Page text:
According to this article, the last section about "slow play vs. stalling", one can be guilty of stalling without playing slowly, i.e. even if one finishes their turns without playing slowly, one can still be trying to stall, i.e. extending the game into overtime without objectively being able to win the game. In the scenario you describe, both players are unable to win the game, but if one of them was leading 1-0 in a best-of-3 series, a draw and end of round would mean a win for the leading player. Failing to agree to a draw in that situation would be a stalling offense according to this judge, at least for the player that stands to gain from a draw.

  • For the "end of match procedure", the game is automatically a draw, not the match. If it's game 2, the player that was up 1-0 would win the match, right? – Cascabel Apr 15 '17 at 0:04
  • And while it certainly is true that the players can agree to a draw, and they probably should, I'm less sure about your justification that it is a draw. It seems like you're basing it pretty much on that judge's statement, but that has context like "can't do anything but repeat a series of actions" and "stuck in a cycle of actions where the first player to stop the cycle loses", and it's unclear that applies here, where there could be a way to kill a Gideon and win somehow with what's on board or in hand. – Cascabel Apr 15 '17 at 0:05
  • @Jefromi: It's not a definitive draw on it's own, but consider that both players are able to make the game last last indefinitely if they don't want to lose, and the only way out is to change the game state, for example by handling the opponent's Gideon. Since that's the essence of the situation, and the situation won't ever change on it's own (since there are no more cards to draw, and assuming there are no other effects), it seems sensible for any judge to rule Slow Play or Stalling if the players neither take an action that would shift the game in either player's favor or agree to a draw. – TheThirdMan Apr 15 '17 at 2:13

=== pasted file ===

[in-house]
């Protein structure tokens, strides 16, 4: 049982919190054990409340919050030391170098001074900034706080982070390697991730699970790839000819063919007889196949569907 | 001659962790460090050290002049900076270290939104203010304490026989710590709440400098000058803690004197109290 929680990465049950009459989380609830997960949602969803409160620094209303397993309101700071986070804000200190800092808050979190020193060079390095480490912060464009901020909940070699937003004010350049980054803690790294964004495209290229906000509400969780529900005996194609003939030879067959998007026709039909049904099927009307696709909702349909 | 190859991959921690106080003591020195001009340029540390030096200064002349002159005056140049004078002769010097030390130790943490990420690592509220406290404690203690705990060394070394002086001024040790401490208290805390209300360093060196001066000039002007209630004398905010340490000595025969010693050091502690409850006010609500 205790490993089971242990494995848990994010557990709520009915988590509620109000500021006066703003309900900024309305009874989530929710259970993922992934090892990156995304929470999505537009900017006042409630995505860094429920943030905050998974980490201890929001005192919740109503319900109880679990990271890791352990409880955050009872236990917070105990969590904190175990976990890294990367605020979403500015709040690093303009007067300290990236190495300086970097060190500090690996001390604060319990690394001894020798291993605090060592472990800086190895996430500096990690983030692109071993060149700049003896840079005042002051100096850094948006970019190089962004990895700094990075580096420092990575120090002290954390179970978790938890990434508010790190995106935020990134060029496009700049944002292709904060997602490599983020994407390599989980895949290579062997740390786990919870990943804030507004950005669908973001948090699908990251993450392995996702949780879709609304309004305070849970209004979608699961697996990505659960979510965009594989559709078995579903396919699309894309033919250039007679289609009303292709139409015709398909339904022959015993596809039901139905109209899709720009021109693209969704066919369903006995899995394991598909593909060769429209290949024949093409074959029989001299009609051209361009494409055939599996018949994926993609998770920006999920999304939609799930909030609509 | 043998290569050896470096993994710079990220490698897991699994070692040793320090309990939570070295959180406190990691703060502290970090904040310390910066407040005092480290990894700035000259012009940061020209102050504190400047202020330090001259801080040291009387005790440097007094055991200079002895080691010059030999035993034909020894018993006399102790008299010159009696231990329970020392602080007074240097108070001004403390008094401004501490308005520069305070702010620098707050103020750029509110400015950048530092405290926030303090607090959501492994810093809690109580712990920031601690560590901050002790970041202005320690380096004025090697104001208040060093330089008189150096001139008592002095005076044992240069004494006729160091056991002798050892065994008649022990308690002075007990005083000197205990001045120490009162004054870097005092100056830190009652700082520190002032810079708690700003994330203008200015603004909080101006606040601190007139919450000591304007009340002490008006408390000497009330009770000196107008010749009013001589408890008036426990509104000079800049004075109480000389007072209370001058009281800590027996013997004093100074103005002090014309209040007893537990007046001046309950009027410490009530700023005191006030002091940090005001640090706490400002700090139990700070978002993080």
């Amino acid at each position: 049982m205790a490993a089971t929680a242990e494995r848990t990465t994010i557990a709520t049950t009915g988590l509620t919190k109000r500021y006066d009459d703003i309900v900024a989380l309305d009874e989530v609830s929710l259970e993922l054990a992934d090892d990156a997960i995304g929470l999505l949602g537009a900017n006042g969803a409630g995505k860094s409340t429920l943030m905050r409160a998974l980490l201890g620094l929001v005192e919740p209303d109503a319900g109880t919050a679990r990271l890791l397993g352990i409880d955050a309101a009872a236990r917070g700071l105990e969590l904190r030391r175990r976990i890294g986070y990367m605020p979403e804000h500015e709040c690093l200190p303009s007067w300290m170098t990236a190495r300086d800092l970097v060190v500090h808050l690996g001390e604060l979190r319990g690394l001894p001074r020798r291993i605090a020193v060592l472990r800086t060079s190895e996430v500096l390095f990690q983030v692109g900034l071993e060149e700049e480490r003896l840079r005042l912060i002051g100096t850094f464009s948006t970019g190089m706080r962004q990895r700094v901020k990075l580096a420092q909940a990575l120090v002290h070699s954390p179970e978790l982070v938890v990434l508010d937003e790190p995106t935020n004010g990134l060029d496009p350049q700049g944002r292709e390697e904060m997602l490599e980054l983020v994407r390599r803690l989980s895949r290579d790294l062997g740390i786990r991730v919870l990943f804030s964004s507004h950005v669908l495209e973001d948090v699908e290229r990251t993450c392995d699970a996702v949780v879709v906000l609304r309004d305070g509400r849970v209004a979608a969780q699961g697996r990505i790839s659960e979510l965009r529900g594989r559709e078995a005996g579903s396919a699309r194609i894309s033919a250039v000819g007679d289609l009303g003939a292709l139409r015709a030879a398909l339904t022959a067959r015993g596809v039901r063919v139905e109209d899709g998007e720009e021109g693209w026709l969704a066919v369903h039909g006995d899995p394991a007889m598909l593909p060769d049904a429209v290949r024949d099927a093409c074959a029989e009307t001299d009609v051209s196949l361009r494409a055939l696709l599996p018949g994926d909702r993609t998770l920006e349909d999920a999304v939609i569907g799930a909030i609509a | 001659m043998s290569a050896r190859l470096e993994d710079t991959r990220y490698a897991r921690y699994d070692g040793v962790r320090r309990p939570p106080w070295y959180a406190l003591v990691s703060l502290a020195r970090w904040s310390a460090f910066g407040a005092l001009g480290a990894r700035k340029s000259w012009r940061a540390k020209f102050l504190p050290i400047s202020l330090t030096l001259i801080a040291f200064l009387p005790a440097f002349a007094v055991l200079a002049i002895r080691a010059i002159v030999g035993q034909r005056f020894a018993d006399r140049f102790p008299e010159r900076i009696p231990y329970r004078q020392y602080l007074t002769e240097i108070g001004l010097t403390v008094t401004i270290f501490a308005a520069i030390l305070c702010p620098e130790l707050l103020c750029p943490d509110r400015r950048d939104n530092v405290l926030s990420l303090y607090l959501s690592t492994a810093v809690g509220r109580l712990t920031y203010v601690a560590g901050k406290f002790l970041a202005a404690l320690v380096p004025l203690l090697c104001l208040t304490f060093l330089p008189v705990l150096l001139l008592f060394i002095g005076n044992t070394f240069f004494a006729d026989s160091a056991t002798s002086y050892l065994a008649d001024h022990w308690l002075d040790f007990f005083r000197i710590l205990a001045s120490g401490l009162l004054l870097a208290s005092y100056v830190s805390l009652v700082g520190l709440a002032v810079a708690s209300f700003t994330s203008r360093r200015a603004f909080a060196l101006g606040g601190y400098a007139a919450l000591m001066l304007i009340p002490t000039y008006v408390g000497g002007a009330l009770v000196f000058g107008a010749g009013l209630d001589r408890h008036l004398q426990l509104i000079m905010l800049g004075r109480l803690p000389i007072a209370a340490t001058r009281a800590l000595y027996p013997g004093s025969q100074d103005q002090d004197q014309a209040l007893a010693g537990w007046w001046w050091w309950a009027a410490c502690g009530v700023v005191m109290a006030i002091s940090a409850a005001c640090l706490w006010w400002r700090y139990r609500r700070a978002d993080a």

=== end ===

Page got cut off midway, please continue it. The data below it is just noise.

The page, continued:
• 1
    @TheThirdMan I mostly agree, hence the "should" in my comment, but I'm not sure the answer quite justifies rounding that up to "a judge will force this". If the players are empty-handed, and clearly can never get through with attackers (e.g. each has a 2/3) then sure, you can say there are no more effects, it'll be a draw. But what do you do if both players have a few cards in hand, maybe including some interesting things (combat tricks, conditional removal, etc), and some creatures? Do you force a player to make the first move if they don't want a draw? Which player? – Cascabel Apr 15 '17 at 2:18
  • @Jefromi: What I meant to say is, at no time will the game be a draw by definition - there's no reason to assume that over the possibility of conceding, for example. You can never say that every judge would decide a certain way, but I'm arguing that it would be reasonable to rule Slow Play/Stalling here if no player took an action. In your example, if a player had a combat trick and just waited for the opponent to attack, but that opponent will never attack because they know this, we're back at a stall. You don't force anyone to do something, but you penalize if neither player does anything. – TheThirdMan Apr 15 '17 at 11:08

Your Answer

By clicking “Post Your Answer”, you agree to our terms of service, privacy policy and cookie policy

Not the answer you're looking for? Browse other questions tagged or ask your own question.